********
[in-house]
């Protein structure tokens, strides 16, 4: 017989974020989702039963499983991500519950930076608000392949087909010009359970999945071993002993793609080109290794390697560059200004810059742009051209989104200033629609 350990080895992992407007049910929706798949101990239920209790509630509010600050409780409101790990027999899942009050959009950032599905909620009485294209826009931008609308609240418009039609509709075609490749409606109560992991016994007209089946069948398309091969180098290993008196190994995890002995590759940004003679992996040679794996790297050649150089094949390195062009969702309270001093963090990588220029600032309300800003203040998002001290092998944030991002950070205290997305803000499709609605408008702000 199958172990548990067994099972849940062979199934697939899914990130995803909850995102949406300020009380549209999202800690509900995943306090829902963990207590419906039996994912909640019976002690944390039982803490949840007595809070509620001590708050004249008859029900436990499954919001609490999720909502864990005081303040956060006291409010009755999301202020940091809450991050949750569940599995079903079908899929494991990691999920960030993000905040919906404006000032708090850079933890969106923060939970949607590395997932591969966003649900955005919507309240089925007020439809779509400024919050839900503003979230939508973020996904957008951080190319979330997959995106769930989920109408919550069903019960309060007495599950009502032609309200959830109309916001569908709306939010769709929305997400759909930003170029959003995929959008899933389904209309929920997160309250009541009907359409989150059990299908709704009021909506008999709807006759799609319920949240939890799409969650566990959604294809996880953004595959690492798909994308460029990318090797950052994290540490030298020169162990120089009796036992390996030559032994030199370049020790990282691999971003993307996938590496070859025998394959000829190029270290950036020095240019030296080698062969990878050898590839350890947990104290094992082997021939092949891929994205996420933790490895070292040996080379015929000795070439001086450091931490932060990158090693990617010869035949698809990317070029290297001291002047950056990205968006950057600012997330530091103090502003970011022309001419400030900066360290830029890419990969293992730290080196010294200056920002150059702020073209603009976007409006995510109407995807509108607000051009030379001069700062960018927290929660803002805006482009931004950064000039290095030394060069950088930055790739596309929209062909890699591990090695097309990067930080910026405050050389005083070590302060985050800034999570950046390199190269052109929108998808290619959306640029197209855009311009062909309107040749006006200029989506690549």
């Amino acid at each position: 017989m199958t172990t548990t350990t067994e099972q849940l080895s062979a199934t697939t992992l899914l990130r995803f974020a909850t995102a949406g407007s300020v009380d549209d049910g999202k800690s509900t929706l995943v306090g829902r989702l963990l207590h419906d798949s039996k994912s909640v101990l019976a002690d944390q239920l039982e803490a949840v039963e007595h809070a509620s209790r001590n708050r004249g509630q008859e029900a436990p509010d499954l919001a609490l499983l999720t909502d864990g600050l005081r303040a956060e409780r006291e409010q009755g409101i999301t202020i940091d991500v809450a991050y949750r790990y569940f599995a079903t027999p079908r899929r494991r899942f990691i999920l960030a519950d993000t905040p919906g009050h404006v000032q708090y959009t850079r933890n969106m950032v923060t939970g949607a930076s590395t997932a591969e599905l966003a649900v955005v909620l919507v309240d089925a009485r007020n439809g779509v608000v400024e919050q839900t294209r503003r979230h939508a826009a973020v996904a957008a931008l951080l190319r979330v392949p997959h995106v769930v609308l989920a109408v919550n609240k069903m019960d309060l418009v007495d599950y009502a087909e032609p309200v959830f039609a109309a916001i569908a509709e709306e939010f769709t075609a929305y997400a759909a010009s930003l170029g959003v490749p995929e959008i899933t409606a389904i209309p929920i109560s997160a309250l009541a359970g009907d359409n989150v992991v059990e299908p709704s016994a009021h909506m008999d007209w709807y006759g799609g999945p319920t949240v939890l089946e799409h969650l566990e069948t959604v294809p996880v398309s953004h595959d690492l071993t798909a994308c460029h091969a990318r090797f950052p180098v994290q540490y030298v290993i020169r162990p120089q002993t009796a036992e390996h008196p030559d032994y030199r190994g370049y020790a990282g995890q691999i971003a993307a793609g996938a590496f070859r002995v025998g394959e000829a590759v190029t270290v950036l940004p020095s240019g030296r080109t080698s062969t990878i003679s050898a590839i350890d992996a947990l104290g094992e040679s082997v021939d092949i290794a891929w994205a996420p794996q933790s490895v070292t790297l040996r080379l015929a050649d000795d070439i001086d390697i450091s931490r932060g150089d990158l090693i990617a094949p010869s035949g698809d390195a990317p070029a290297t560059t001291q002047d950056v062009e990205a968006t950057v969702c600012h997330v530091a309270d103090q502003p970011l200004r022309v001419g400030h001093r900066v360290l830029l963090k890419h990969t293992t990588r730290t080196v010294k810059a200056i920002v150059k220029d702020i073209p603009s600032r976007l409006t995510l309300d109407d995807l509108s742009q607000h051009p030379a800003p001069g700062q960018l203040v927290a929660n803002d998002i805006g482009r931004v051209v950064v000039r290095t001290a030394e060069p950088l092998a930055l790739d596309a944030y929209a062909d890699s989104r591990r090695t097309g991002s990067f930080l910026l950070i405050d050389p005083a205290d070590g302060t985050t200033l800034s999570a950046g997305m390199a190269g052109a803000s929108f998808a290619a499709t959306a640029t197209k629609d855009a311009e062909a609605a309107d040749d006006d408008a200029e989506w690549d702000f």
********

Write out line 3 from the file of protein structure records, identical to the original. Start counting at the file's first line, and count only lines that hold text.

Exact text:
């Amino acid at each position: 017989m199958t172990t548990t350990t067994e099972q849940l080895s062979a199934t697939t992992l899914l990130r995803f974020a909850t995102a949406g407007s300020v009380d549209d049910g999202k800690s509900t929706l995943v306090g829902r989702l963990l207590h419906d798949s039996k994912s909640v101990l019976a002690d944390q239920l039982e803490a949840v039963e007595h809070a509620s209790r001590n708050r004249g509630q008859e029900a436990p509010d499954l919001a609490l499983l999720t909502d864990g600050l005081r303040a956060e409780r006291e409010q009755g409101i999301t202020i940091d991500v809450a991050y949750r790990y569940f599995a079903t027999p079908r899929r494991r899942f990691i999920l960030a519950d993000t905040p919906g009050h404006v000032q708090y959009t850079r933890n969106m950032v923060t939970g949607a930076s590395t997932a591969e599905l966003a649900v955005v909620l919507v309240d089925a009485r007020n439809g779509v608000v400024e919050q839900t294209r503003r979230h939508a826009a973020v996904a957008a931008l951080l190319r979330v392949p997959h995106v769930v609308l989920a109408v919550n609240k069903m019960d309060l418009v007495d599950y009502a087909e032609p309200v959830f039609a109309a916001i569908a509709e709306e939010f769709t075609a929305y997400a759909a010009s930003l170029g959003v490749p995929e959008i899933t409606a389904i209309p929920i109560s997160a309250l009541a359970g009907d359409n989150v992991v059990e299908p709704s016994a009021h909506m008999d007209w709807y006759g799609g999945p319920t949240v939890l089946e799409h969650l566990e069948t959604v294809p996880v398309s953004h595959d690492l071993t798909a994308c460029h091969a990318r090797f950052p180098v994290q540490y030298v290993i020169r162990p120089q002993t009796a036992e390996h008196p030559d032994y030199r190994g370049y020790a990282g995890q691999i971003a993307a793609g996938a590496f070859r002995v025998g394959e000829a590759v190029t270290v950036l940004p020095s240019g030296r080109t080698s062969t990878i003679s050898a590839i350890d992996a947990l104290g094992e040679s082997v021939d092949i290794a891929w994205a996420p794996q933790s490895v070292t790297l040996r080379l015929a050649d000795d070439i001086d390697i450091s931490r932060g150089d990158l090693i990617a094949p010869s035949g698809d390195a990317p070029a290297t560059t001291q002047d950056v062009e990205a968006t950057v969702c600012h997330v530091a309270d103090q502003p970011l200004r022309v001419g400030h001093r900066v360290l830029l963090k890419h990969t293992t990588r730290t080196v010294k810059a200056i920002v150059k220029d702020i073209p603009s600032r976007l409006t995510l309300d109407d995807l509108s742009q607000h051009p030379a800003p001069g700062q960018l203040v927290a929660n803002d998002i805006g482009r931004v051209v950064v000039r290095t001290a030394e060069p950088l092998a930055l790739d596309a944030y929209a062909d890699s989104r591990r090695t097309g991002s990067f930080l910026l950070i405050d050389p005083a205290d070590g302060t985050t200033l800034s999570a950046g997305m390199a190269g052109a803000s929108f998808a290619a499709t959306a640029t197209k629609d855009a311009e062909a609605a309107d040749d006006d408008a200029e989506w690549d702000f």